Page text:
Dentists express limitations in treating patients with disabilities

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Dentists express limitations in treating patients with disabilities


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A study by researchers in Iraq and the UAE has found that a significant number of clinicians feel that they are only somewhat able to provide ideal oral care to patients with disabilities. (Image: Karjalainen/Shutterstock)
Dental Tribune International

Dental Tribune International

Fri. 13 January 2023


AJMAN, UAE: A study by researchers in Iraq and the UAE has found that dentists working in these countries feel ill-equipped to provide optimal oral care to patients with disabilities. The reasons include anxiety among clinicians and a lack of adequate treatment time and training. According to the researchers, targeted educational opportunities are required in order to improve clinicians’ confidence and ability to treat patients with disabilities.

A sample of 150 dentists in Ajman completed a cross-sectional survey that aimed to investigate clinicians’ competency in treating patients with disabilities and the factors that influence their delivery of care and perceived competency.

The majority of respondents (75.3%) had between one and five years of clinical experience and 46.7% of the sample group described their experience of treating patients with disabilities as minimal. Just 2% said that they had significant experience of treating patients with disabilities. The lead author of the study, Dr Afraa Salah, who lectures paediatric dentistry and psychology and behavioural sciences for dental students at Ajman University, confirmed to Dental Tribune International (DTI) that older dentists in the sample group also lacked confidence and experience in treating patients with disabilities.

Nearly three-quarters (73.3%) of respondents said that they would attempt treatment of patients with disabilities, but that they would refer the patient to another clinician if the therapy became too difficult. One-fifth of respondents said that they would not provide treatment and would instead refer the patient to a specialist. When asked how comfortable clinicians felt when providing treatment, 45.3% of respondents gave a neutral response, 32.7% responded positively and 14.7% responded negatively. Strongly positive or strongly negative responses were given by 4.7% and 2.0% of respondents, respectively.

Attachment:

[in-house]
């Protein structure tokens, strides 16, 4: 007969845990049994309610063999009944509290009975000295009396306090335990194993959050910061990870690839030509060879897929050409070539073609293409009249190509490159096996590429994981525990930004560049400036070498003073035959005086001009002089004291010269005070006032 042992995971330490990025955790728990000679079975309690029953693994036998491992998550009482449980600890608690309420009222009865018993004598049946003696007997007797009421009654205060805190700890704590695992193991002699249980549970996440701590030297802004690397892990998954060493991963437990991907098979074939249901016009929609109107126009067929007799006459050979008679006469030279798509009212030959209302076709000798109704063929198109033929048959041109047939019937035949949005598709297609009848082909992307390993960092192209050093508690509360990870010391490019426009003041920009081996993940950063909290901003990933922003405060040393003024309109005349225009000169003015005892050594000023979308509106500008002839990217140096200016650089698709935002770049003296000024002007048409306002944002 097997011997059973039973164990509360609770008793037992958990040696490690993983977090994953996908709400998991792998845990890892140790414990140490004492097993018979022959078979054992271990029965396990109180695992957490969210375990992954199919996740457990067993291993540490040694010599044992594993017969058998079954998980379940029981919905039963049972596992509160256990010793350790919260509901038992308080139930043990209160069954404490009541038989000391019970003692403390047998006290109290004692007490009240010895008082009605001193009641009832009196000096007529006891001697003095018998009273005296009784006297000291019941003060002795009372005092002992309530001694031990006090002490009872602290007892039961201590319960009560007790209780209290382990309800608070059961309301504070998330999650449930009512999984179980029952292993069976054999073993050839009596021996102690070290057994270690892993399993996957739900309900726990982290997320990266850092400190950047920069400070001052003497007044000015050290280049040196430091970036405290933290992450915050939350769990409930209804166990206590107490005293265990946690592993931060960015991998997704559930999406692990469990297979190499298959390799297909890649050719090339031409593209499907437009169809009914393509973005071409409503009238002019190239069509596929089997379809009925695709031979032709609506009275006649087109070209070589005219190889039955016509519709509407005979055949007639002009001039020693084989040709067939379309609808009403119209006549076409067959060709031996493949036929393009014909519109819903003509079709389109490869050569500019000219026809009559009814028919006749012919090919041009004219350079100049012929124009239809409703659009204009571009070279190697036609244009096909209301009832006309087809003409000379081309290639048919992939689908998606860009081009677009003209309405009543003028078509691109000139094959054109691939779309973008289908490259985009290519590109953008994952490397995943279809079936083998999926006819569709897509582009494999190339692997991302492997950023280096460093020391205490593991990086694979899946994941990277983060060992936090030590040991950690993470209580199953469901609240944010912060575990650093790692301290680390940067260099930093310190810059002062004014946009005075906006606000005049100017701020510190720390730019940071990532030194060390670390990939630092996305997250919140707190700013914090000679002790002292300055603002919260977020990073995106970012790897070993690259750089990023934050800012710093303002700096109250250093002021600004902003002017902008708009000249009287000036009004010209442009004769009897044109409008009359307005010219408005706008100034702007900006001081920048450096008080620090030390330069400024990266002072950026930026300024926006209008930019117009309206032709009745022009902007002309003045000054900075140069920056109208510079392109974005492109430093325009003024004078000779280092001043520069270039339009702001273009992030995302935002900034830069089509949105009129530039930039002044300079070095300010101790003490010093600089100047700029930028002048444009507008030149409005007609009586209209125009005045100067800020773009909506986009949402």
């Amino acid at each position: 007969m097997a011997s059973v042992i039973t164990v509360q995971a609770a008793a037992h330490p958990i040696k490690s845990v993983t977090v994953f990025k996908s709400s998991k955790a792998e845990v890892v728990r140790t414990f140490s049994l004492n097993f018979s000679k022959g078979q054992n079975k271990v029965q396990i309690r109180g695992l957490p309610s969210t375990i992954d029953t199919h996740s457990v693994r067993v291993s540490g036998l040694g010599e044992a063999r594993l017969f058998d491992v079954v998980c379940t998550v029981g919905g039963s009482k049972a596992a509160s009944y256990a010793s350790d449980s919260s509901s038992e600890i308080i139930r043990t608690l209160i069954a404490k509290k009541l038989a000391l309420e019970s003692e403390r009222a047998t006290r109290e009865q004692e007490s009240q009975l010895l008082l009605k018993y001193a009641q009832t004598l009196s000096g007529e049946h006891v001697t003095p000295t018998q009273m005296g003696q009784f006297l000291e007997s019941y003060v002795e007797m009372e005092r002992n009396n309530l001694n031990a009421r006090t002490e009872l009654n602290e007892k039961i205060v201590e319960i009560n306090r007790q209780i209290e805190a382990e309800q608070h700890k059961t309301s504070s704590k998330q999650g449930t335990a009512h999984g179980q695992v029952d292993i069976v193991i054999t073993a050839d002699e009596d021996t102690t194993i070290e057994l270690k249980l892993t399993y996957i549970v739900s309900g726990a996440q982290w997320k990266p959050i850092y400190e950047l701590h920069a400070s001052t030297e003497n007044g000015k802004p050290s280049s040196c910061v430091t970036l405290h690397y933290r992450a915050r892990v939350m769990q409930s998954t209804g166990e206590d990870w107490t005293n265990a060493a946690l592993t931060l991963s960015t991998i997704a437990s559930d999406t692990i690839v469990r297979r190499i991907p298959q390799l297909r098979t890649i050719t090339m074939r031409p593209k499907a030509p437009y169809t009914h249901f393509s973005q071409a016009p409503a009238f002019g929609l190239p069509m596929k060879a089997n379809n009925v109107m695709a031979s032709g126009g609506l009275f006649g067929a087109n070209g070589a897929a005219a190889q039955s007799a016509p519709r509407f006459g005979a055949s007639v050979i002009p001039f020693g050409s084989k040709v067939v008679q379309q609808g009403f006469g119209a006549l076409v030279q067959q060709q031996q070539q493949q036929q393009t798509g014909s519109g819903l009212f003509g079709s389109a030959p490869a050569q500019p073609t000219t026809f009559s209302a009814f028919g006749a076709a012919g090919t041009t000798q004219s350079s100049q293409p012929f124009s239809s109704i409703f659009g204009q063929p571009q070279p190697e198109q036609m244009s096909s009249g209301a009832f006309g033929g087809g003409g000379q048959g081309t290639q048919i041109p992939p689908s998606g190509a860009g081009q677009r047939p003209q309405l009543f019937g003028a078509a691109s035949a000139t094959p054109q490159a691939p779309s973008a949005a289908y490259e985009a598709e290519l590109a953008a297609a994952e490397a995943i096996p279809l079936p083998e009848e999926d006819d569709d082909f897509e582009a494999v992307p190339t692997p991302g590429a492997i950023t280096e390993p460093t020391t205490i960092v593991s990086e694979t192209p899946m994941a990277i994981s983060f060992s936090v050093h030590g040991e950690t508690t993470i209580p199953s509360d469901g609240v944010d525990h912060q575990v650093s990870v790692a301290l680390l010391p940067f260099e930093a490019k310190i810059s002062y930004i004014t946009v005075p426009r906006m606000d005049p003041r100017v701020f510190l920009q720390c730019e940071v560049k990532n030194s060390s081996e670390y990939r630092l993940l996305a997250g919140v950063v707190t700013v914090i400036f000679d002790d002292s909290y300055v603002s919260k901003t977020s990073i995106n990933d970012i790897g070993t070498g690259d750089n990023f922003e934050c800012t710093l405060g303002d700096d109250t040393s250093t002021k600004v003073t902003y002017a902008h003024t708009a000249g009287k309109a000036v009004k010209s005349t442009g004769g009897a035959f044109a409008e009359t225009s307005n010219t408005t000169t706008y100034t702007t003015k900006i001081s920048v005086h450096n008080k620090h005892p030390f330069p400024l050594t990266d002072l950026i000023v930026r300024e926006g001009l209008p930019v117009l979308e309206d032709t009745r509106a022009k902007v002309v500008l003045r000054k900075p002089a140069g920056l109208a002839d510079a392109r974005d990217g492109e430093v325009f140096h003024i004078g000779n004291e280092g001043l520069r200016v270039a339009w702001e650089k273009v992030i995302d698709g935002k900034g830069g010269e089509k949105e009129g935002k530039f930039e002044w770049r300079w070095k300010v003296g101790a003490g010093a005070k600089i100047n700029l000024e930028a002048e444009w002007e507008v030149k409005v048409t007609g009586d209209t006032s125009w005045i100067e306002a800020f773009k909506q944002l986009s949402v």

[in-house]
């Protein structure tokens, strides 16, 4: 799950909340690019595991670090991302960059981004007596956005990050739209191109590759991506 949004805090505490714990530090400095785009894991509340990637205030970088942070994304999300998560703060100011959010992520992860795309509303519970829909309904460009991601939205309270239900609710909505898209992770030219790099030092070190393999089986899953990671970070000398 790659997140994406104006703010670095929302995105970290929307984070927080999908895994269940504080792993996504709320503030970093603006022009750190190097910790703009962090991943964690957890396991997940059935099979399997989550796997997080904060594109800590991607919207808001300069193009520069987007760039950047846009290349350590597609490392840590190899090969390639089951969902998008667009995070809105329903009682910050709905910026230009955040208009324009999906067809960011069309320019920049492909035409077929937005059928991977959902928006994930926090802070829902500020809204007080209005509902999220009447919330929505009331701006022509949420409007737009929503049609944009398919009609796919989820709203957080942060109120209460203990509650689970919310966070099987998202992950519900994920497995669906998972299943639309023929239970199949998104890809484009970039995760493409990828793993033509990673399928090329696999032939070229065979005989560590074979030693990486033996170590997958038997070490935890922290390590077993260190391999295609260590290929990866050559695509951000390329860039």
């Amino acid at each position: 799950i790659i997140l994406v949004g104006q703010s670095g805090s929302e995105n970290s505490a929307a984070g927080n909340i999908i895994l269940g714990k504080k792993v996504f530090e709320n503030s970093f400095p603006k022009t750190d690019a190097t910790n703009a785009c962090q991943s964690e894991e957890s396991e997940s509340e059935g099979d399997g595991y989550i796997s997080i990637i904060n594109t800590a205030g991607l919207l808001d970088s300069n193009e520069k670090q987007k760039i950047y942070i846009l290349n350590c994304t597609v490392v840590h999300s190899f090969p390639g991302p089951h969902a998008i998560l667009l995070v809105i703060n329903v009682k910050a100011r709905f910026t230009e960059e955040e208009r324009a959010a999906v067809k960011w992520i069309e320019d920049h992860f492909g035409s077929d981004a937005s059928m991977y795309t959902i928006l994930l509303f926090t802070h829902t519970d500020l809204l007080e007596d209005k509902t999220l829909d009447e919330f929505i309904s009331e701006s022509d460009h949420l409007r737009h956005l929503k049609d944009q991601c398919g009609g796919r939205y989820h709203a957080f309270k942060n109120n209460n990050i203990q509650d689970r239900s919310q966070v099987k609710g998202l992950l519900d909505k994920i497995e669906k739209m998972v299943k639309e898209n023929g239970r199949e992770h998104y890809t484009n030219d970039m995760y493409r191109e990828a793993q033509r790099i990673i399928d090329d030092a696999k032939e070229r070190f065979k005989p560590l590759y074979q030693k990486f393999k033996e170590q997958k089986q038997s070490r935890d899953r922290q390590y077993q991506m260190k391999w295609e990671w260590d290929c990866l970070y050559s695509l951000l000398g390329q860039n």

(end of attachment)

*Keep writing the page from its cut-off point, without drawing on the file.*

A significant number of respondents (44.0%) felt that they were only somewhat able to provide ideal oral care to patients with disabilities, and 35.5% said that the time required for treatment was a concern. Concern about their ability to interact with the patient was mentioned by 38.0% of those surveyed, and concern about the treatment resulting in an injury to the patient or the treating dentist was expressed by 34.7% and 30.7%, respectively.

The authors wrote that “participant dentists’ limited treatment options for this population depend on their lack of adequate time and training, limited capacity to communicate with patients, patient adherence and the constant situational awareness of how to avoid unintentional injuries to patients that can lead to possible injuries to their clinical staff”.

Dr Salah told DTI: “I think that we need to establish and implement educational courses on treating these patients in the undergraduate programme, as well as through a required live course. In particular, I personally think that training on how to best treat patients who are on the autism spectrum would be very valuable.”

The study, titled “Dentists’ attitude towards dental treatment of disabled patients”, was published in Advances in Medical Education and Practice on 14 December 2022.

Editorial note:

In the study, the term “disability” was used to describe any physical or mental condition that affected a patient’s ability to function in a way deemed to be normal or which restricted the patient physically or prevented the patient from carrying out activities.

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